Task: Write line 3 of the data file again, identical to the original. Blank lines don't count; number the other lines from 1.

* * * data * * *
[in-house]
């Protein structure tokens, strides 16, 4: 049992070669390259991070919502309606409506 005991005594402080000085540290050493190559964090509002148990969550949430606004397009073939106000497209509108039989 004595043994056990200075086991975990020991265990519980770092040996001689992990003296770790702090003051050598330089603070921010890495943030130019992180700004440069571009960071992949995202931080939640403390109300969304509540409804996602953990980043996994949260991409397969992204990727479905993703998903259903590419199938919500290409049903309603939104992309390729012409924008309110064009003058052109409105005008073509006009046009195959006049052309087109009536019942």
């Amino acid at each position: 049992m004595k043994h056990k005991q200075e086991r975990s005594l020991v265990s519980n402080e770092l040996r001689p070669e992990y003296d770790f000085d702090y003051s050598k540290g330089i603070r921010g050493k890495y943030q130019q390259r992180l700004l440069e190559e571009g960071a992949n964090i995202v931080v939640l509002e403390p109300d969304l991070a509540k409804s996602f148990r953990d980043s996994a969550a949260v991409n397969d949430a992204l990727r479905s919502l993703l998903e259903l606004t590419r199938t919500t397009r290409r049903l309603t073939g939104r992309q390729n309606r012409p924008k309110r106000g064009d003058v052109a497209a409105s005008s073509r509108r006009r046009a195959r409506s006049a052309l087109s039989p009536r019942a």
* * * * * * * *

């Amino acid at each position: 049992m004595k043994h056990k005991q200075e086991r975990s005594l020991v265990s519980n402080e770092l040996r001689p070669e992990y003296d770790f000085d702090y003051s050598k540290g330089i603070r921010g050493k890495y943030q130019q390259r992180l700004l440069e190559e571009g960071a992949n964090i995202v931080v939640l509002e403390p109300d969304l991070a509540k409804s996602f148990r953990d980043s996994a969550a949260v991409n397969d949430a992204l990727r479905s919502l993703l998903e259903l606004t590419r199938t919500t397009r290409r049903l309603t073939g939104r992309q390729n309606r012409p924008k309110r106000g064009d003058v052109a497209a409105s005008s073509r509108r006009r046009a195959r409506s006049a052309l087109s039989p009536r019942a």